As usual for us, we arrived without reservations at the Libertador Ciudad Blanca (Plaza Bolivar s/n, Urb. Selva Alegre fono: (51-54) 21 5110 e-mail: firstname.lastname@example.org, web: http://www.libertador.com.pe/. We looked at many of their rooms and decided we would be comfortable for 10 days in junior suite #129 if they moved out one of the 2 double beds and put in a second desk (so that both of us could sit at our computers). Christian Castillo, the assistant manager, and the staff jumped to it and we had our room rearranged promptly.
Our re-arranged room with our Chilean VCR set up on top of the TV
Dimitri negotiated a rate of US$154 (including 10% service and breakfast) per day—the corporate rate for a standard room). The rack rate was US$296. Travelers to Perú should be aware that, with a foreign passport, the 19% IGV tax isn’t charged (for their first two months in Perú). That makes a big difference in hotel prices.
For us, our multi-day accommodations are numero uno, absolutely the most important of our requirements, since they are our one and only home. We would not be traveling 365/24/7 if it weren’t easy and we weren’t at ease. We don’t like to live out of suitcases and we don’t like to feel cramped. We like to be able to watch TV, sitting in comfortable chairs, for instance. Too many hotels lack good storage and a sofa or easy chairs. Also too many hotel suites in Perú have the TV in the bedroom, or only viewable (uncomfortably) from bed. Being able to re-arrange a room to our specifications is terrific! While we were waiting, we were offered our first maté de coca tea. It’s a tea made of coca leaves and it is supposed to help with acclimatization in the highlands altitude. Having solved our accommodations, we had dinner at the hotel.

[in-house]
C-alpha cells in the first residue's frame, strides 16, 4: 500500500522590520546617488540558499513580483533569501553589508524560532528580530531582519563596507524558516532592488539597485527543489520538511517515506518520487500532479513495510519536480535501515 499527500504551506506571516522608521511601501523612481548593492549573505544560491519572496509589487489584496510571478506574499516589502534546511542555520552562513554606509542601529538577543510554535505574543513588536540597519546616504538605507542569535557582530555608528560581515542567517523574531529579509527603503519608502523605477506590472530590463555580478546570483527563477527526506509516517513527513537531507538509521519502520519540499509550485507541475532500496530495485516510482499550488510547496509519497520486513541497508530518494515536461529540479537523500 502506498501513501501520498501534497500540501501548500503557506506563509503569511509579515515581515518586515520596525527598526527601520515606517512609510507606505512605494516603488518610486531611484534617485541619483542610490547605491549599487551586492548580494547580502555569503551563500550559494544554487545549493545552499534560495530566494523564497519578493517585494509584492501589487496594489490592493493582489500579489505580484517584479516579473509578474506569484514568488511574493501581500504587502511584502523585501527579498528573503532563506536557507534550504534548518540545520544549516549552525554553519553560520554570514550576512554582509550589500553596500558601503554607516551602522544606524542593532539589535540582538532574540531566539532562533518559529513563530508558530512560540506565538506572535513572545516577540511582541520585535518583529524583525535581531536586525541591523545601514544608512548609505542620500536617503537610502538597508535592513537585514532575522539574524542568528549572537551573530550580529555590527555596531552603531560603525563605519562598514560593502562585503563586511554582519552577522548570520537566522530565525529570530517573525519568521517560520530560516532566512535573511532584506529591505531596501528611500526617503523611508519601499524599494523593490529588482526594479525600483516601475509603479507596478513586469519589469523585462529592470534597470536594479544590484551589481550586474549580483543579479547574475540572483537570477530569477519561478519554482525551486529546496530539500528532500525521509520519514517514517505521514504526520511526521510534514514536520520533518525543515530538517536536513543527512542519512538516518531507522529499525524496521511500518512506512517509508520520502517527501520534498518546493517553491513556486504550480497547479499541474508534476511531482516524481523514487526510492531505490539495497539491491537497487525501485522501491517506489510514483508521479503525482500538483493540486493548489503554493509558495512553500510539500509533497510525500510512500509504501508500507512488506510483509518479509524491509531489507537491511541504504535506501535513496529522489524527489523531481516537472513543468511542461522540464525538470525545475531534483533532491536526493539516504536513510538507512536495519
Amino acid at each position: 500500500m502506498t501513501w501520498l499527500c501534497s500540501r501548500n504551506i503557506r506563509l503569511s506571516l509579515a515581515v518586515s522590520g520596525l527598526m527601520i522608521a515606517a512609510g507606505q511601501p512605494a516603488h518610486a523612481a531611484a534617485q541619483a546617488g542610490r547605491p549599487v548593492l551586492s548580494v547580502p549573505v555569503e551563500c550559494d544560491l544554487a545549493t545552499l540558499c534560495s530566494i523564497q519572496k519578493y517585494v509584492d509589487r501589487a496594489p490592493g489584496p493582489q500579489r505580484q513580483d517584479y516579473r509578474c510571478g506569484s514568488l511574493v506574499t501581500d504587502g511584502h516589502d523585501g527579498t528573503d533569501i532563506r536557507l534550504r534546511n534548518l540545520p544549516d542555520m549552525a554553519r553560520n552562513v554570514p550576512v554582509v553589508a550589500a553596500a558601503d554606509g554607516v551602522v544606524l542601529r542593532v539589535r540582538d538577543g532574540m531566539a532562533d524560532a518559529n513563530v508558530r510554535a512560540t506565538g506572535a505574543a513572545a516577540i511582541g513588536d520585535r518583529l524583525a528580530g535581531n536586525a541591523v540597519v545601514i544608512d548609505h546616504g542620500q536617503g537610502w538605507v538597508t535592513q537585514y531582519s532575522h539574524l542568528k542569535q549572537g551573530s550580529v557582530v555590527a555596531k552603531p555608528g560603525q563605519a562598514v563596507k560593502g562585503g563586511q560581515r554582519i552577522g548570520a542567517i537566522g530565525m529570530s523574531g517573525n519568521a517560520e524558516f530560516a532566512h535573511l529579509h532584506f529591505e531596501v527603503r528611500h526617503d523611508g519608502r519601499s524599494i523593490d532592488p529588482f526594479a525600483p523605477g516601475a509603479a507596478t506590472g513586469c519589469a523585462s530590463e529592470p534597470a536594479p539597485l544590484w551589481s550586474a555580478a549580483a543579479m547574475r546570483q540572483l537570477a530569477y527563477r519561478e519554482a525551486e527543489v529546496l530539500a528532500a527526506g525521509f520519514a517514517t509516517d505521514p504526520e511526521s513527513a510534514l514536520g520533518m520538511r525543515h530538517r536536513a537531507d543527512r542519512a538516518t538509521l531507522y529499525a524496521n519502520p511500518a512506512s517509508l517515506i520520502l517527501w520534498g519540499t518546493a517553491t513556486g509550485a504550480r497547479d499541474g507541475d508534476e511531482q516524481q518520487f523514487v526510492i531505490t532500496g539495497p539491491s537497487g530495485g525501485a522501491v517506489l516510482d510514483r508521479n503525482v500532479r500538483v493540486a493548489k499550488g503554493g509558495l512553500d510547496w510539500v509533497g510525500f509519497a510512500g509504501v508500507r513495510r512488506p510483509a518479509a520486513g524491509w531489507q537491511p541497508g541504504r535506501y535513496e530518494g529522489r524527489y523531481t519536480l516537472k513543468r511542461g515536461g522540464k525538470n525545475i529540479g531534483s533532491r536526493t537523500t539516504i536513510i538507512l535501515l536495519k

The meal at the Libertador was okay. We ordered our first bottle of Peruvian wine, a Tacama, and weren’t impressed. Nothing else to note about the dinner except that it was very expensive—US $62. The breakfast the next morning was great, on the other hand! We were delighted with all of the freshly made juices: mango, pineapple, papaya and orange. Sometimes there were other juices, such as different melon juices. All were really good. The breads and the assortment of breakfast foods were wide and varied each day. We enjoyed our breakfasts very much until the American Ambassador, his wife, his child and a contingent of 5 Diplomatic Secret Service Security Guards arrived. They seemed to stay forever and, with their Peruvian counterparts, took over the restaurant. Oh well, we endured.